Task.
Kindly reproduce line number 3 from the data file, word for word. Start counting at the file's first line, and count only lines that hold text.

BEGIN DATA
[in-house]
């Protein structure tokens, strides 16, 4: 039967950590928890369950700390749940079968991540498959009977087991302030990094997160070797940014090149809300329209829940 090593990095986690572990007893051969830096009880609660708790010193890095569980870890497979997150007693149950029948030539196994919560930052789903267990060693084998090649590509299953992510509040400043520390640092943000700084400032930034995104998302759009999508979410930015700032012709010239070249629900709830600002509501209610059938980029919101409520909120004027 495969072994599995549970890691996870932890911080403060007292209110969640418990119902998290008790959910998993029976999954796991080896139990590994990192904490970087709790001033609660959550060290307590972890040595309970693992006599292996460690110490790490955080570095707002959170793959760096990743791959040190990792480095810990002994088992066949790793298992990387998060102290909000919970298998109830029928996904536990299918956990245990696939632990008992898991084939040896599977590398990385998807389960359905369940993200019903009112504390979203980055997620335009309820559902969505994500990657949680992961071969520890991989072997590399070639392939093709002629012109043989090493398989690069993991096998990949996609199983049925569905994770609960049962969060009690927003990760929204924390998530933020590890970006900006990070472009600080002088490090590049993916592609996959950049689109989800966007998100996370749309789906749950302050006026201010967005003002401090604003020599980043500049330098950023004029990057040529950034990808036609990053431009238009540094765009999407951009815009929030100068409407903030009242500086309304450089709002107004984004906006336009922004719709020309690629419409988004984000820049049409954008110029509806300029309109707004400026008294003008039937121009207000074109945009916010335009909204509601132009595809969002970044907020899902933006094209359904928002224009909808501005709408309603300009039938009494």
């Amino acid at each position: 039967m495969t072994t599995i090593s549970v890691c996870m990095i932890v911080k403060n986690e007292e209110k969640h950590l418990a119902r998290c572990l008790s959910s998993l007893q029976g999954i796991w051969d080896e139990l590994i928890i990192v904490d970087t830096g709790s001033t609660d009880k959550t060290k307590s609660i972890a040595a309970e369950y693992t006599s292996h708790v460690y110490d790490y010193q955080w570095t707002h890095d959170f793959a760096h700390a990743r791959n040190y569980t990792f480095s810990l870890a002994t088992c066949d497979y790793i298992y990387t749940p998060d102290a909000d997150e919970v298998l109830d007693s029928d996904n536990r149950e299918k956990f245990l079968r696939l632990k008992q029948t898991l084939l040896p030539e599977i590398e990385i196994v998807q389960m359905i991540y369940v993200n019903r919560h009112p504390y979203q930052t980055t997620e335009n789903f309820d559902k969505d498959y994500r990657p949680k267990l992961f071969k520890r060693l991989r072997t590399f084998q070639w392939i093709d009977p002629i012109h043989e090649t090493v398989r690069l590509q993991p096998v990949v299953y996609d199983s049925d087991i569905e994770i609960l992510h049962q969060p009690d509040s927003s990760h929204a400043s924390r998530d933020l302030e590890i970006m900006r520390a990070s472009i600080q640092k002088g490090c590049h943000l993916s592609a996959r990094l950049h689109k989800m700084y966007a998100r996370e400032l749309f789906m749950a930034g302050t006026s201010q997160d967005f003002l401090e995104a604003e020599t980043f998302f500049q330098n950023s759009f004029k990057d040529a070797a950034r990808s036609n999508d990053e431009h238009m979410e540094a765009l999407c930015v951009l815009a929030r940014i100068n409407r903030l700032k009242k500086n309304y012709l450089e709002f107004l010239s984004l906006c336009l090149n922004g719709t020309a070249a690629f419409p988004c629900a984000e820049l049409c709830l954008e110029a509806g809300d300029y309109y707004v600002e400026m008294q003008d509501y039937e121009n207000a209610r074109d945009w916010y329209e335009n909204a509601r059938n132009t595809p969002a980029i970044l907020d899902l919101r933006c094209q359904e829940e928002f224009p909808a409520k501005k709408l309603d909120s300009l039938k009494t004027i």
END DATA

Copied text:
């Amino acid at each position: 039967m495969t072994t599995i090593s549970v890691c996870m990095i932890v911080k403060n986690e007292e209110k969640h950590l418990a119902r998290c572990l008790s959910s998993l007893q029976g999954i796991w051969d080896e139990l590994i928890i990192v904490d970087t830096g709790s001033t609660d009880k959550t060290k307590s609660i972890a040595a309970e369950y693992t006599s292996h708790v460690y110490d790490y010193q955080w570095t707002h890095d959170f793959a760096h700390a990743r791959n040190y569980t990792f480095s810990l870890a002994t088992c066949d497979y790793i298992y990387t749940p998060d102290a909000d997150e919970v298998l109830d007693s029928d996904n536990r149950e299918k956990f245990l079968r696939l632990k008992q029948t898991l084939l040896p030539e599977i590398e990385i196994v998807q389960m359905i991540y369940v993200n019903r919560h009112p504390y979203q930052t980055t997620e335009n789903f309820d559902k969505d498959y994500r990657p949680k267990l992961f071969k520890r060693l991989r072997t590399f084998q070639w392939i093709d009977p002629i012109h043989e090649t090493v398989r690069l590509q993991p096998v990949v299953y996609d199983s049925d087991i569905e994770i609960l992510h049962q969060p009690d509040s927003s990760h929204a400043s924390r998530d933020l302030e590890i970006m900006r520390a990070s472009i600080q640092k002088g490090c590049h943000l993916s592609a996959r990094l950049h689109k989800m700084y966007a998100r996370e400032l749309f789906m749950a930034g302050t006026s201010q997160d967005f003002l401090e995104a604003e020599t980043f998302f500049q330098n950023s759009f004029k990057d040529a070797a950034r990808s036609n999508d990053e431009h238009m979410e540094a765009l999407c930015v951009l815009a929030r940014i100068n409407r903030l700032k009242k500086n309304y012709l450089e709002f107004l010239s984004l906006c336009l090149n922004g719709t020309a070249a690629f419409p988004c629900a984000e820049l049409c709830l954008e110029a509806g809300d300029y309109y707004v600002e400026m008294q003008d509501y039937e121009n207000a209610r074109d945009w916010y329209e335009n909204a509601r059938n132009t595809p969002a980029i970044l907020d899902l919101r933006c094209q359904e829940e928002f224009p909808a409520k501005k709408l309603d909120s300009l039938k009494t004027i």